In the case of Bostock v. Clayton County, the Supreme Court ruled that protections against discrimination on the basis of sex found in the 1964 Civil-Right Act apply to homosexuals and transsexuals as well. That means, for instance, a company cannot refuse to hire someone because he is gay, or transsexual. To the traditionally religious, the ruling, issued last week, raises some serious concerns. Can an Orthodox synagogue be sued for not hiring a gay rabbi? Must conservative Christian schools allow men who identify as women to live in women’s dormitories? David French believes the threat to religious liberty, although not negligible, is nowhere as grave as some fear:
Does the Recent Supreme Court Ruling on Sex Discrimination Threaten Religious Freedom?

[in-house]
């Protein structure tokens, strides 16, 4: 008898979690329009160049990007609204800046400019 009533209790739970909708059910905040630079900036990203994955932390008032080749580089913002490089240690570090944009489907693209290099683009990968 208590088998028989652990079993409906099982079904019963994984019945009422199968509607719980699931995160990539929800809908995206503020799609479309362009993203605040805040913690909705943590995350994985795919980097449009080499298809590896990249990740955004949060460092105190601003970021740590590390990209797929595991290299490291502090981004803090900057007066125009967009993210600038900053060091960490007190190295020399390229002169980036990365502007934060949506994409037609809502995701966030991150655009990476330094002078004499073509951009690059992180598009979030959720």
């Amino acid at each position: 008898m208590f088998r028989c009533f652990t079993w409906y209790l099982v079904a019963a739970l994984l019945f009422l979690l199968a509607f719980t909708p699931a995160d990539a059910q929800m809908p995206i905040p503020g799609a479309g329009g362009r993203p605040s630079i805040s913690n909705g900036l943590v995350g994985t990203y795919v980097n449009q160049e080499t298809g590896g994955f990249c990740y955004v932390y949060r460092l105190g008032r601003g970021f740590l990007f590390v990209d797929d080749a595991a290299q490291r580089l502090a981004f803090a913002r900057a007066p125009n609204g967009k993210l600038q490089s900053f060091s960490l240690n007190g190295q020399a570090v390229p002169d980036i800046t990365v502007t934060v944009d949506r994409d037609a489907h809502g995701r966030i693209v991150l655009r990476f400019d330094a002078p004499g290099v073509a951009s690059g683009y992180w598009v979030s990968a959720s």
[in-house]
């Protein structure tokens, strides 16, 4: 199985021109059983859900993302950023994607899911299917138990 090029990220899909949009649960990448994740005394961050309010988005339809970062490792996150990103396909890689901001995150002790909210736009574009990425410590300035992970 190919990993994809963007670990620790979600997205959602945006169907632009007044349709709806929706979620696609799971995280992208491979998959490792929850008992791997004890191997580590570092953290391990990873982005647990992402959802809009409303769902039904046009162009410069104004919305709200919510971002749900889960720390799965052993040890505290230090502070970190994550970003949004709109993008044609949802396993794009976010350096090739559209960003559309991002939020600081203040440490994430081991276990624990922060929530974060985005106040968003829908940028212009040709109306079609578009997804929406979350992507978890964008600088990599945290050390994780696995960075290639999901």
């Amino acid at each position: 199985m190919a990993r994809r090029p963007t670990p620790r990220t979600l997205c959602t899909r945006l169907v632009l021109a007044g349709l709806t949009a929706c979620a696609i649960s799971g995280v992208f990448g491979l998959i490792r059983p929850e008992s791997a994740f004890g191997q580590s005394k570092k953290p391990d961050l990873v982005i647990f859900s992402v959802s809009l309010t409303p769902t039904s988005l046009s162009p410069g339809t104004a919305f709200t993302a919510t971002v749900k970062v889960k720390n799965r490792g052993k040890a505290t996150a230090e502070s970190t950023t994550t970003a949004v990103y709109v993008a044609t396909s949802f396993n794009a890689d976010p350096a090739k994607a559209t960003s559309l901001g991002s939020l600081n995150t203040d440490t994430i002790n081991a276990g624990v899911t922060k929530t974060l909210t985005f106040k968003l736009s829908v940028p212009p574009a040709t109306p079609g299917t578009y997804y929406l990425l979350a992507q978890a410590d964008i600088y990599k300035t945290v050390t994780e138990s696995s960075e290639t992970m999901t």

Israeli Sovereignty Would Free Residents of the West Bank from Ottoman Law
To its opponents, the change in the legal status of certain areas of Judea and Samaria is “annexation;” to its proponents, it is the “extension of sovereignty” or the “application of Israeli law.” Naomi Khan argues that the last term best captures the practical implications of the measures in question. Since the Six-Day War, the Jewish state has continued to uphold the Ottoman legal system in areas of the West Bank under its jurisdiction—despite the fact that the Ottoman empire ceased to exist in 1922; “annexation” would end this situation. Setting aside the usual questions of foreign policy, security, and the possibility of Palestinian statehood, Khan argues that this change would be the one most felt by those who live there: